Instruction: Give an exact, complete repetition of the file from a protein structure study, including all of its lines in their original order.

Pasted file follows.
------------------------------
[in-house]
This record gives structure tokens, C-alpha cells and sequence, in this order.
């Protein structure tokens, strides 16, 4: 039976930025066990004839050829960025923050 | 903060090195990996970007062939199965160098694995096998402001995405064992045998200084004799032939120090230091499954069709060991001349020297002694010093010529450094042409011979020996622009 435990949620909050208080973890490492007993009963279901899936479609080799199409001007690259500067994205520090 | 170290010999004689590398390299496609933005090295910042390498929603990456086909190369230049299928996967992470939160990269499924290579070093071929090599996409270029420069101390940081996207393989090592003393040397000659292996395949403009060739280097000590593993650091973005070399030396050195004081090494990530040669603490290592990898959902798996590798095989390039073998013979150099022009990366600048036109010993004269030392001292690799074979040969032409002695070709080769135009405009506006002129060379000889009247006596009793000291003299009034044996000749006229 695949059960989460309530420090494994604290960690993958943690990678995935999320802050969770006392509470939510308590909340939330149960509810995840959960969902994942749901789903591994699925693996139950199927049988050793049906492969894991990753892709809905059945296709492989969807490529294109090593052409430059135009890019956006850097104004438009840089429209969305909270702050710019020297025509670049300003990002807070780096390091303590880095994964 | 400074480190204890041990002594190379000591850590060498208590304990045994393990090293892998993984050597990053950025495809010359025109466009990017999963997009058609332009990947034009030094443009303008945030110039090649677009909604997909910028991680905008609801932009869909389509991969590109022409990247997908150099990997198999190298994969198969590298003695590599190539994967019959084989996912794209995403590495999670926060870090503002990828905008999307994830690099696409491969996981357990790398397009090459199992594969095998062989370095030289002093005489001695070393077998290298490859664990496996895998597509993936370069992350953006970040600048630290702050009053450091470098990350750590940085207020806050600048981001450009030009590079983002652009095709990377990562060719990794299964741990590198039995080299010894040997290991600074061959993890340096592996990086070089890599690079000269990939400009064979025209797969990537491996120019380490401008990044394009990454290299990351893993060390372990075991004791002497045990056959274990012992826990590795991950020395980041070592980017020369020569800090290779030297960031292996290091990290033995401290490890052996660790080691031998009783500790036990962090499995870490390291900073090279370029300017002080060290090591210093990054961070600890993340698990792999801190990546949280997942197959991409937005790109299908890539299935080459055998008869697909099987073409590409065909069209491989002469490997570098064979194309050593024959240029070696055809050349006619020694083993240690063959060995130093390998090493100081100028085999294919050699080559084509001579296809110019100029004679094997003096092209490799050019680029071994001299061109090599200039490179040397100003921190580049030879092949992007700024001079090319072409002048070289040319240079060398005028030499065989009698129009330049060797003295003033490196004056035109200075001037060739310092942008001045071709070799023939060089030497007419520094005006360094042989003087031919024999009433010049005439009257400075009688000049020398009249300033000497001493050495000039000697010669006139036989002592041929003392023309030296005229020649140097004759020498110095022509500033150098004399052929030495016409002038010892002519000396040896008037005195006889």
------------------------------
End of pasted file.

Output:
[in-house]
This record gives structure tokens, C-alpha cells and sequence, in this order.
């Protein structure tokens, strides 16, 4: 039976930025066990004839050829960025923050 | 903060090195990996970007062939199965160098694995096998402001995405064992045998200084004799032939120090230091499954069709060991001349020297002694010093010529450094042409011979020996622009 435990949620909050208080973890490492007993009963279901899936479609080799199409001007690259500067994205520090 | 170290010999004689590398390299496609933005090295910042390498929603990456086909190369230049299928996967992470939160990269499924290579070093071929090599996409270029420069101390940081996207393989090592003393040397000659292996395949403009060739280097000590593993650091973005070399030396050195004081090494990530040669603490290592990898959902798996590798095989390039073998013979150099022009990366600048036109010993004269030392001292690799074979040969032409002695070709080769135009405009506006002129060379000889009247006596009793000291003299009034044996000749006229 695949059960989460309530420090494994604290960690993958943690990678995935999320802050969770006392509470939510308590909340939330149960509810995840959960969902994942749901789903591994699925693996139950199927049988050793049906492969894991990753892709809905059945296709492989969807490529294109090593052409430059135009890019956006850097104004438009840089429209969305909270702050710019020297025509670049300003990002807070780096390091303590880095994964 | 400074480190204890041990002594190379000591850590060498208590304990045994393990090293892998993984050597990053950025495809010359025109466009990017999963997009058609332009990947034009030094443009303008945030110039090649677009909604997909910028991680905008609801932009869909389509991969590109022409990247997908150099990997198999190298994969198969590298003695590599190539994967019959084989996912794209995403590495999670926060870090503002990828905008999307994830690099696409491969996981357990790398397009090459199992594969095998062989370095030289002093005489001695070393077998290298490859664990496996895998597509993936370069992350953006970040600048630290702050009053450091470098990350750590940085207020806050600048981001450009030009590079983002652009095709990377990562060719990794299964741990590198039995080299010894040997290991600074061959993890340096592996990086070089890599690079000269990939400009064979025209797969990537491996120019380490401008990044394009990454290299990351893993060390372990075991004791002497045990056959274990012992826990590795991950020395980041070592980017020369020569800090290779030297960031292996290091990290033995401290490890052996660790080691031998009783500790036990962090499995870490390291900073090279370029300017002080060290090591210093990054961070600890993340698990792999801190990546949280997942197959991409937005790109299908890539299935080459055998008869697909099987073409590409065909069209491989002469490997570098064979194309050593024959240029070696055809050349006619020694083993240690063959060995130093390998090493100081100028085999294919050699080559084509001579296809110019100029004679094997003096092209490799050019680029071994001299061109090599200039490179040397100003921190580049030879092949992007700024001079090319072409002048070289040319240079060398005028030499065989009698129009330049060797003295003033490196004056035109200075001037060739310092942008001045071709070799023939060089030497007419520094005006360094042989003087031919024999009433010049005439009257400075009688000049020398009249300033000497001493050495000039000697010669006139036989002592041929003392023309030296005229020649140097004759020498110095022509500033150098004399052929030495016409002038010892002519000396040896008037005195006889």